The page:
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Review: Aardman’s ‘Early Man’ Arrives on Disc

AWN’s resident Miscweant weighs in on the Home Entertainment release of Oscar-winning director Nick Park’s stop-motion football feature.

Did Aardman Animations’ Early Man even get a theatrical release? I vaguely remember seeing a lobby poster that wasn’t there a week later at my local multiplex, but that was about it. The movie’s theatrical footprint was so light it barely made an impression, earning a meager $8.2 million at the U.S. box office before its home entertainment release -- a sad comedown for the studio in the wake of their beloved Wallace and Gromit franchise, Chicken Run, or DreamWorks’ desperately hyped Flushed Away. (A fun film that did not need a kiddie slide next to the theater the day it premiered in the shape of a gigantic toilet.)

Early Man’s fatal flaw, in terms of U.S. box office: it’s about soccer -- or to be more precise, football, as it’s called in the movie and everywhere in the world except the U.S. There isn’t a soccer -- excuse me, foot- ball in sight anywhere in the movie’s numerous posters or its home video box. Lionsgate promoted the film as a standard “little guys take on the big bad bullies” tale…without ever mentioning what the film was actually about. Once people got in the theater they quickly figured it out -- and if they weren’t hardcore “football” or Aardman fans, the film quickly lost its appeal.

Apart from the above, Early Man has a bigger problem: none of its characters are particularly interesting: not its eager young protagonist “Dug” (voiced by Fantastic Beasts’ Eddie Redmayne), his tribe of comical cavepeople or bronze age villain Nooth (voiced with a sorta-French accent by Tom “Loki” Hiddleston.) They’re all funny, but none of them ever transcend their stock roles and make their characters bigger than the movie. The one stand-out is Dug’s porcine BFF “Hognob,” a semi-neurotic version of Gromit voiced in a Scooby Doo-ish manner by director Nick Park.

There are plenty of funny, cleverly choreographed slapstick scenes and anachronistic jokes in the movie, along with Flintstones-style animals-used-for-domestic-chores (baby gator clothespins, Dug’s dad shaving with an electric razor-shaped beetle, a zebra crossing made from an actual zebra, etc.) sight gags. A couple of funny animal characters echo earlier Aardman efforts: an annoying “message bird” who’d blend in nicely with Chicken Run’s cluckers and a bunny straight out of Were-Rabbit who’s every bit as happy as the tribe he’s their next dinner.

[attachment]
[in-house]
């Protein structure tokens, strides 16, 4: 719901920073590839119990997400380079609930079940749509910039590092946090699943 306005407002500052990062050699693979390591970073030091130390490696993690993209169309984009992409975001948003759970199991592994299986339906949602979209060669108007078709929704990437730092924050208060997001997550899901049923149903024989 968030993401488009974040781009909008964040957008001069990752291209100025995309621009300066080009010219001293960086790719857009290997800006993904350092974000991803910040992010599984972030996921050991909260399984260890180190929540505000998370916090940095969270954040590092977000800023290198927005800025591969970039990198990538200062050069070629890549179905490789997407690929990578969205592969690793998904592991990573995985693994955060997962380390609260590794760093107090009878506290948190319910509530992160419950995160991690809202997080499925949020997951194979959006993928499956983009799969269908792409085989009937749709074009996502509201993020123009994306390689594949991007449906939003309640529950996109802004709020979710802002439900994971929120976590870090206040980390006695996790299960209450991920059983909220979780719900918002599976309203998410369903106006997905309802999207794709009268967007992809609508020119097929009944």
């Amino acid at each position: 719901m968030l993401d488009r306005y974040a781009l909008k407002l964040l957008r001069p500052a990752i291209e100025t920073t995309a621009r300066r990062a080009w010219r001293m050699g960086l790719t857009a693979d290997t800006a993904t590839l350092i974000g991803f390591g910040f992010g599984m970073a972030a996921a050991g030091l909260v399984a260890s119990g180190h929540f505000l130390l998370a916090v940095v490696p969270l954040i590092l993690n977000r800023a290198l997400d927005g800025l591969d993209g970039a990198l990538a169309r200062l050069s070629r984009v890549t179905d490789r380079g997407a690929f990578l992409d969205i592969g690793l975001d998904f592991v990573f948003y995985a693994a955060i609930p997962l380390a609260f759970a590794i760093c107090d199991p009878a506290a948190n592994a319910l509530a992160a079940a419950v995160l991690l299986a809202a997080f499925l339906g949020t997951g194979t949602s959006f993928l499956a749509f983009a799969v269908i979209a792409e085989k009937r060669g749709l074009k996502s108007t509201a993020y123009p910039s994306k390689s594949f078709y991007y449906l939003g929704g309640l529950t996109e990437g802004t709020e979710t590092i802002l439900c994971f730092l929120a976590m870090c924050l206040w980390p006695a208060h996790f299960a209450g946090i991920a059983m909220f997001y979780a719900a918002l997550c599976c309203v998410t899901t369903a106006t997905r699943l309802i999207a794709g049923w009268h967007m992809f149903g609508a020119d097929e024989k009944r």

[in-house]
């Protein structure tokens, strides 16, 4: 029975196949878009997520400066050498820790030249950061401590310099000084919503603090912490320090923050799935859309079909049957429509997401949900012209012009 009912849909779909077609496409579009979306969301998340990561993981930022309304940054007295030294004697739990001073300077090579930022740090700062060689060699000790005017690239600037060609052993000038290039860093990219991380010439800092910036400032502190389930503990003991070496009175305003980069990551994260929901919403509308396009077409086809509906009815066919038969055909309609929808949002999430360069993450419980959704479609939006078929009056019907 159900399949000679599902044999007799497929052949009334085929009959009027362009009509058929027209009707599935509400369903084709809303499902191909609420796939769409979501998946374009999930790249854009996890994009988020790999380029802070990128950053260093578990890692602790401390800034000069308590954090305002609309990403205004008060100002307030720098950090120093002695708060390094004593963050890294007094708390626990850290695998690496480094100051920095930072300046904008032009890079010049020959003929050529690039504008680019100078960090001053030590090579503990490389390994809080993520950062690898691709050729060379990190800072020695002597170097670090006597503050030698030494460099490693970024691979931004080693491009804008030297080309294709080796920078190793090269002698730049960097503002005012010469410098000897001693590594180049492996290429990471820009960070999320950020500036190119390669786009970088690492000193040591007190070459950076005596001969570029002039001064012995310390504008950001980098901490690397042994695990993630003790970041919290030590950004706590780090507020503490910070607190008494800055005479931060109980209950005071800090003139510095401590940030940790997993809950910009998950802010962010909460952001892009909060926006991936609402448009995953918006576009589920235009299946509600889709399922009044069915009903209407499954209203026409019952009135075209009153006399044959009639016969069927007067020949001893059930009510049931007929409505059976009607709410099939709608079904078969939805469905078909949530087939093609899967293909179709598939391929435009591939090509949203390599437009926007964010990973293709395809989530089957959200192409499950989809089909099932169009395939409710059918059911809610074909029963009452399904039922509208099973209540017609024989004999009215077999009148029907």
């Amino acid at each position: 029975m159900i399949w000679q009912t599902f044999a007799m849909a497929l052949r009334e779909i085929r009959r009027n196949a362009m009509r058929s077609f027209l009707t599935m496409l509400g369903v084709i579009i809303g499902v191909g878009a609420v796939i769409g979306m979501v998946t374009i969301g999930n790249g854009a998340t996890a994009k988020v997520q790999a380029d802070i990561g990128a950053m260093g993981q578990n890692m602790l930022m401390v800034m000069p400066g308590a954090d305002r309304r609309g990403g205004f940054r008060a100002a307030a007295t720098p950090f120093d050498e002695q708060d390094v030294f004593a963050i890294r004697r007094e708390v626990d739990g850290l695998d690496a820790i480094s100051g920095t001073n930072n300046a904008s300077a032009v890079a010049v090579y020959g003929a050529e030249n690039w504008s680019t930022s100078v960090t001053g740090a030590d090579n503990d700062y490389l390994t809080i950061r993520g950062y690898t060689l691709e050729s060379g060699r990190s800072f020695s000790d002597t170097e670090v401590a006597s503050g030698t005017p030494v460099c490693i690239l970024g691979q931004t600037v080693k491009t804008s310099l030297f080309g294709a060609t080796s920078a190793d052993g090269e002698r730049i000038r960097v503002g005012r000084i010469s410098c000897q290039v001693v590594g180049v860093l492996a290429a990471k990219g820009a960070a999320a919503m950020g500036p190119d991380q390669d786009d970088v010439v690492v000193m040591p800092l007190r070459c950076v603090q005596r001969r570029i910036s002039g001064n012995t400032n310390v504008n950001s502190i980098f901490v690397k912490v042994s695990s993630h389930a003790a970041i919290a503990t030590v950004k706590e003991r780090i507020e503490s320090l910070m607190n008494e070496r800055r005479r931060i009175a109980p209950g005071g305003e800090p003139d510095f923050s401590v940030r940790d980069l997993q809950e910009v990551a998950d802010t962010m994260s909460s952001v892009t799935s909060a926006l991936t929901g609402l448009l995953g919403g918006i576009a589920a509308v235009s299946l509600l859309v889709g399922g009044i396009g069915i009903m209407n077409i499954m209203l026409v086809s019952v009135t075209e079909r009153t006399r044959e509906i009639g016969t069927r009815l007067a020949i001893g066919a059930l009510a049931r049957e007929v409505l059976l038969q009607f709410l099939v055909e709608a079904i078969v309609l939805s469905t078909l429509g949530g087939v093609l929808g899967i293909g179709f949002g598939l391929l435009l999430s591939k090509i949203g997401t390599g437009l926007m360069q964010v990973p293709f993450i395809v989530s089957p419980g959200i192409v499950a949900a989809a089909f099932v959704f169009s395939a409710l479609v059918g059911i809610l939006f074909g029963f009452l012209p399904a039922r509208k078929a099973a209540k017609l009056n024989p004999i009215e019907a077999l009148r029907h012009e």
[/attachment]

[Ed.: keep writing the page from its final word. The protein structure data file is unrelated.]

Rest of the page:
The film builds to a climatic soccer match between the stone age underdogs and the bronze champions with the cavepeople’s Edenic homeland at stake. There are several moments of confusing visual storytelling along the way: did Dug best a much-larger soccer player in an off-camera fight to wear his armor onto the playing field? A shot of the tribe behind a barbed-wire fence suggests they’ve been imprisoned -- but no, they’re gazing forlornly at their now fenced-off homeland.

Dug makes the acquaintance of Goona (Game of Throne’s Masie Williams), a bronze-age gal aching to get on the men-only playing field who becomes the tribe’s coach. Their advantage, she tells the rag-tag underdogs, is they play as a team, not as a collection of prima-donnas each of whom sees himself as a superstar. It’s an interesting idea -- that’s basically forgotten about until a convenient moment near the film’s end.

Four overlapping supplementals sharing much of the same footage (seeing Nooth buried under a mountain of duck poop falling out of the sky once is plenty, thank you) fill out the disc. Everyone’s entitled to an occasional misfire (Was the world really waiting for Cars 2?) and Aardman’s still one of my favorite animation studios, a plucky underdog (vs. the Hollywood behemoths) if there ever was one; I’m rooting for you guys -- wait until next year!

Joe Strike's picture

Joe Strike has written about animation for numerous publications. He is the author of Furry Nation: The True Story of America's Most Misunderstood Subculture.